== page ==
Television antiheroes: it’s good to be bad

Josh Medlock

He is the clever politician, lying and deceiving to reach the top of the food chain. He is the crazed drug lord, destroying all those who get in the way of his goals. He is the philandering businessman, intent on satisfying his own wants at all costs. He is the antihero, and television audiences are fascinated by him.

Antiheroes, unlike traditional protagonists, do not always make noble and righteous choices. During the course of their shows they often lie, steal, and destroy for personal goals and desires. Walter White (“Breaking Bad”), Frank Underwood (“House of Cards”), and Don Draper (“Mad Men”) are central characters in their respective shows with deep, moral conflicts.

Each protagonist is shown to have likable characteristics while performing immoral—or downright evil—deeds. Their complex moral codes and appalling actions have attracted millions of viewers over the past few years.

According to Nielsen ratings, 10.3 million people watched the “Breaking Bad” series finale last fall. The series also topped Nielsen’s 2013 Twitter TV ratings with an average of six million people reading tweets about each episode.

Likewise, the Netflix hit “House of Cards,” which focuses on the rise of a corrupt, deceitful politician, has seen national success. According to broadband analysis company Procera Networks, about two percent of all U.S. Netflix subscribers binge-watched the entire second season of “House of Cards” within the first weekend of its release.

Michael Jackman, senior lecturer of English, said antiheroes may be appealing to viewers because they can relate to them on a basic level.

“Antiheroes, I imagine, become popular when there is a strong feeling of dissatisfaction with the mainstream,” Jackman said. “We root for the underdog, often isolated and alienated, to the extent we all feel like underdogs.”

Danielle Willoughby, psychology senior and avid “Breaking Bad” fan, said rooting for the underdog was an important reason why she appreciated the Walter White character.

“He’s a high school chemistry teacher that everyone underestimated,” Willoughby said. “He does whatever he has to for his family.”

Jackman said this soft spot for his family makes White particularly relatable for the viewers.

“Why, he’s just a schmo facing a terminal disease who wants to do what we all do – provide for our families,” Jackman said.

This graph illustrates the explosion in viewership “Breaking Bad” experienced in its final season on AMC. (Infograph by Josh Medlock, Source of data: tvbythenumbers)
This graph illustrates the explosion in viewership “Breaking Bad” experienced in its final season on AMC. (Infograph by Josh Medlock, Source of data: tvbythenumbers)

During the course of “Breaking Bad,” White transforms physically and mentally. In the first episode, he discovers he has terminal cancer. The fear of leaving his family with little money pushes him to make and sell meth.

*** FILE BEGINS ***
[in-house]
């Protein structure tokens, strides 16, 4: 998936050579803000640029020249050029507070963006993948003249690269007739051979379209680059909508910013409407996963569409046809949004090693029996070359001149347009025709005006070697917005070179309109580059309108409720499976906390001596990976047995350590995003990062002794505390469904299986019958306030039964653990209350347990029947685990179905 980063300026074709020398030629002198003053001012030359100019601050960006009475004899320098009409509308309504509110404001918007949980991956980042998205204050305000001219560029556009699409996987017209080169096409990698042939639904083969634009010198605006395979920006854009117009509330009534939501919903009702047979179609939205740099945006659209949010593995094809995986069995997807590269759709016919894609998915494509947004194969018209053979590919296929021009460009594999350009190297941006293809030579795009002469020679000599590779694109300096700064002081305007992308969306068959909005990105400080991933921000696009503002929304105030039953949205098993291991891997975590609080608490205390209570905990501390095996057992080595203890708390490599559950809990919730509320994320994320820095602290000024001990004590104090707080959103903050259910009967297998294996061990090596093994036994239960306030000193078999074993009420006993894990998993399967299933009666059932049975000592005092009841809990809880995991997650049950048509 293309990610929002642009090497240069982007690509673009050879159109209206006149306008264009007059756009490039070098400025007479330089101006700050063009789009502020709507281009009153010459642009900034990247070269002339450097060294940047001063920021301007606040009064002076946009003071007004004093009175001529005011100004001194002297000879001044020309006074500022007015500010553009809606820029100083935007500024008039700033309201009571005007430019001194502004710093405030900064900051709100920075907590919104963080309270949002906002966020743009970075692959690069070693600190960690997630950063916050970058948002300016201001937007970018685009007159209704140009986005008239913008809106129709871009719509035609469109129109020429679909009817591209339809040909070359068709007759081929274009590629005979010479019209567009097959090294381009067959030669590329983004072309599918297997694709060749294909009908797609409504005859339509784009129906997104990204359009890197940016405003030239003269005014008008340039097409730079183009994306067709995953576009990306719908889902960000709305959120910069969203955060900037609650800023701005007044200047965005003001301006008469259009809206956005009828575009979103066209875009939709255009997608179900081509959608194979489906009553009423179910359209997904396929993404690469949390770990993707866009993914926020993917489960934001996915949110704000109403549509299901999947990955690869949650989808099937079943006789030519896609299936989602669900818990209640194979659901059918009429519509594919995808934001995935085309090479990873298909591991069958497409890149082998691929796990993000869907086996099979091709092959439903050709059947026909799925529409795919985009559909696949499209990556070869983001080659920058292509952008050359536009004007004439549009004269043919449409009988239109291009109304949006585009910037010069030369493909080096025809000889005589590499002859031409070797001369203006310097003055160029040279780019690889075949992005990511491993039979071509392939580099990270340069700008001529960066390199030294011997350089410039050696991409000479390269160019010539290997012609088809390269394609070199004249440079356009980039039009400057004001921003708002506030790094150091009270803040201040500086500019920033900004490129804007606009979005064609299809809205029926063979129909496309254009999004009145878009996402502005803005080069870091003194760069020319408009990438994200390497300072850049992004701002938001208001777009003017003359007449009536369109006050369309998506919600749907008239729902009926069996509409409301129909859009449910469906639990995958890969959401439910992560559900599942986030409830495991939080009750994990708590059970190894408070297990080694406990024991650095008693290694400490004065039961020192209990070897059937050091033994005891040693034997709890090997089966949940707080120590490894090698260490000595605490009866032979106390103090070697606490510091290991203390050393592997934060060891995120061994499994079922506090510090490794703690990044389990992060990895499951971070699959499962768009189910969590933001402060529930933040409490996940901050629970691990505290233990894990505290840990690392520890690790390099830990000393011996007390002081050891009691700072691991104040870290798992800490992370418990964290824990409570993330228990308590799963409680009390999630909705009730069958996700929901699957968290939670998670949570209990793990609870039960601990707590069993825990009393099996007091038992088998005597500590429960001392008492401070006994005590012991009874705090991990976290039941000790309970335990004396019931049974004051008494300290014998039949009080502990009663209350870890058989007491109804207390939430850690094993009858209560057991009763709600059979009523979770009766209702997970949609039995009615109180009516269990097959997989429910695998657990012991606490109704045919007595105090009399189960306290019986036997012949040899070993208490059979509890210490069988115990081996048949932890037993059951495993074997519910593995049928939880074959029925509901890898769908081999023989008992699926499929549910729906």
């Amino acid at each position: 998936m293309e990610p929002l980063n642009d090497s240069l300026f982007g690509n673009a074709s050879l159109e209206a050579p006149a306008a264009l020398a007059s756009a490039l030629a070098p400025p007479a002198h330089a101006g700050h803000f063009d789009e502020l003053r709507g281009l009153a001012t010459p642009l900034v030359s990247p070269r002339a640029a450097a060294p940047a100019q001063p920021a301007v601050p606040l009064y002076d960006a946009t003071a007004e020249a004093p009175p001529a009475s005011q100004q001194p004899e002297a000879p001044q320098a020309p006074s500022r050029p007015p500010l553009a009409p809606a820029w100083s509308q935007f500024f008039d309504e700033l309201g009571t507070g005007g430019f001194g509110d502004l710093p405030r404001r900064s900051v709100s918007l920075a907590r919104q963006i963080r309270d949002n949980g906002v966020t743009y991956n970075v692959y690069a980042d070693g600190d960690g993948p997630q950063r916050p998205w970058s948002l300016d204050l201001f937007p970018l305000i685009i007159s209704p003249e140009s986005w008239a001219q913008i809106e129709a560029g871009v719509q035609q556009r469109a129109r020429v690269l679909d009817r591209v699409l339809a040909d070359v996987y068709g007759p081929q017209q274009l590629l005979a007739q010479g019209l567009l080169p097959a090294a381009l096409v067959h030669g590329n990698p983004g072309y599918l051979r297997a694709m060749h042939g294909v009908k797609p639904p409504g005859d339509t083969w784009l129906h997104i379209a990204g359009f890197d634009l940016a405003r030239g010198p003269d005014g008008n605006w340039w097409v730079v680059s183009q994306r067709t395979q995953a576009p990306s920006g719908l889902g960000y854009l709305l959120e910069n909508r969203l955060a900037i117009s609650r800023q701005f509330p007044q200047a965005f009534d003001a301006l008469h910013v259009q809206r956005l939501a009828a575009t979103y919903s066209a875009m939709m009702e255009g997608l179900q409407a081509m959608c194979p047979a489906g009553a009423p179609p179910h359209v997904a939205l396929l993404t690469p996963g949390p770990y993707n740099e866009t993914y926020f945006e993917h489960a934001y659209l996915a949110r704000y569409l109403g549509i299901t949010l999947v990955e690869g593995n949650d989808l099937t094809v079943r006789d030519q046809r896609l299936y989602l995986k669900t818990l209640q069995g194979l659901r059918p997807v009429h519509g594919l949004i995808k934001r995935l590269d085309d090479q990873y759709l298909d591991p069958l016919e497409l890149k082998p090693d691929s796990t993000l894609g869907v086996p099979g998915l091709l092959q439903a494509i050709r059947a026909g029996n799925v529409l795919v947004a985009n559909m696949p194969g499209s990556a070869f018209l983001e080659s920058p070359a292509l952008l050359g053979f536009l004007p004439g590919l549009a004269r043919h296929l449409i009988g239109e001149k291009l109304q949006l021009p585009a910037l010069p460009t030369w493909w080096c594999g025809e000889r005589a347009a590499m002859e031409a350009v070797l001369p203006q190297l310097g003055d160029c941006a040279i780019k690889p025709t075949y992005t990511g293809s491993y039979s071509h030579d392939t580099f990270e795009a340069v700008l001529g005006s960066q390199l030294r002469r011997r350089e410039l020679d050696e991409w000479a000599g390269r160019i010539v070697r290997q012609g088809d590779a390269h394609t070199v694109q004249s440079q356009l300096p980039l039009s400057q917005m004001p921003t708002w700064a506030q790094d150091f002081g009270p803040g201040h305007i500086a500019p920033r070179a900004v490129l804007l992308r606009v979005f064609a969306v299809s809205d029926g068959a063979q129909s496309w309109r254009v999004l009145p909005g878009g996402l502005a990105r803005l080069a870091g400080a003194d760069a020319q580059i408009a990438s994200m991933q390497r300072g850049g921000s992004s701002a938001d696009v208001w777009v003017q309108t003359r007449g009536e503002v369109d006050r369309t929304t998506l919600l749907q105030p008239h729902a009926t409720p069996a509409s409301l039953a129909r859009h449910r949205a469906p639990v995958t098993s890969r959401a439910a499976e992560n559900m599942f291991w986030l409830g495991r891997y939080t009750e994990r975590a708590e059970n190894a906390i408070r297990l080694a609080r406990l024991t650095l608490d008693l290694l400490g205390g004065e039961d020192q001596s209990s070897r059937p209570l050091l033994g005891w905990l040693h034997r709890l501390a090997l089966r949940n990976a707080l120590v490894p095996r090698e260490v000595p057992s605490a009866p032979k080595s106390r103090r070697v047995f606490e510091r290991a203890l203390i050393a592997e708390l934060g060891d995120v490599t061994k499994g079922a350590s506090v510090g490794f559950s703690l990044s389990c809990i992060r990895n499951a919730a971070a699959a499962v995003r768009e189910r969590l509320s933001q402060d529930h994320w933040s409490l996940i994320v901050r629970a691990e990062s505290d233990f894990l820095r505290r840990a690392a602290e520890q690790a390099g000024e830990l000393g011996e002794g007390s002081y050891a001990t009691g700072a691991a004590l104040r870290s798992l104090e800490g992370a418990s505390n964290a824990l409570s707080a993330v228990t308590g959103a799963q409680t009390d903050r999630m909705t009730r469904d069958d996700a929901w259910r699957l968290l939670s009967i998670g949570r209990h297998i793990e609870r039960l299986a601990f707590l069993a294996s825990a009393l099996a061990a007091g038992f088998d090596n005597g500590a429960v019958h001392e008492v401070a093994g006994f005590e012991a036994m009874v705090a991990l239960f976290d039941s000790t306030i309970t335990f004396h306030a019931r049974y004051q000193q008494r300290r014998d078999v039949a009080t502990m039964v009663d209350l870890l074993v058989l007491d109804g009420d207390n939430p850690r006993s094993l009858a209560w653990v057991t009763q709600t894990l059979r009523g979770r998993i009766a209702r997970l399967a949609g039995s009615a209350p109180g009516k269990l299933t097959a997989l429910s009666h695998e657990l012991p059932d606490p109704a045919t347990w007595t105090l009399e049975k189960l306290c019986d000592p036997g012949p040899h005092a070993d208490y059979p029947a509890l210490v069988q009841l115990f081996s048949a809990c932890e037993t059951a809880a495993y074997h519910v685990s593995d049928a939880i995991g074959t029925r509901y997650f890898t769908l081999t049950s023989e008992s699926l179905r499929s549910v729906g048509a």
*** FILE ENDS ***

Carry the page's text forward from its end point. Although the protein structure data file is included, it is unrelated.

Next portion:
As the series progresses, White remorselessly lies, betrays and murders his way to power to provide for his family.

Willoughby, who has seen every episode of “Breaking Bad,” said White’s journey from mild-mannered chemistry teacher to ruthless drug lord is also an emotional journey for the viewer.

“You really grow with him during his experiences,” Willoughby said.

Noah Bailey, elementary education junior, said Frank Underwood, the antihero politician in Netflix’s “House of Cards,” is likable for his brutal honesty.

“He tells you what he really feels. He’s upfront to the audience about everything,” Bailey said.

During the course of his show, Underwood schemes, deceives, and backstabs to exact revenge on those who wronged him. Bailey, who watched all 13 hours of the second season of “House of Cards” the first day it was released, said he respects the man despite his evil deeds.

“He passes bills by backstabbing others,” Bailey said. “But he actually gets things done.”

Unlike the strict moral guidelines of traditional heroes, antiheroes like Walter White, Frank Underwood and Don Draper make choices that are unpredictable, relatable and believable.

Although their actions are appalling at times, viewers want to see antiheroes succeed because of this emotional connection they develop with them.

Jackman said this moral ambiguity allows the viewer to glimpse beyond our society’s mainstream values, which gives the antihero a power the traditional hero lacks.

“Because an antihero is antagonistic to those mainstream values, that character is allowed to say things and observe things that a character in the position of the hero can’t,” Jackman said. “So through an antihero we can get a social critique of the mainstream.”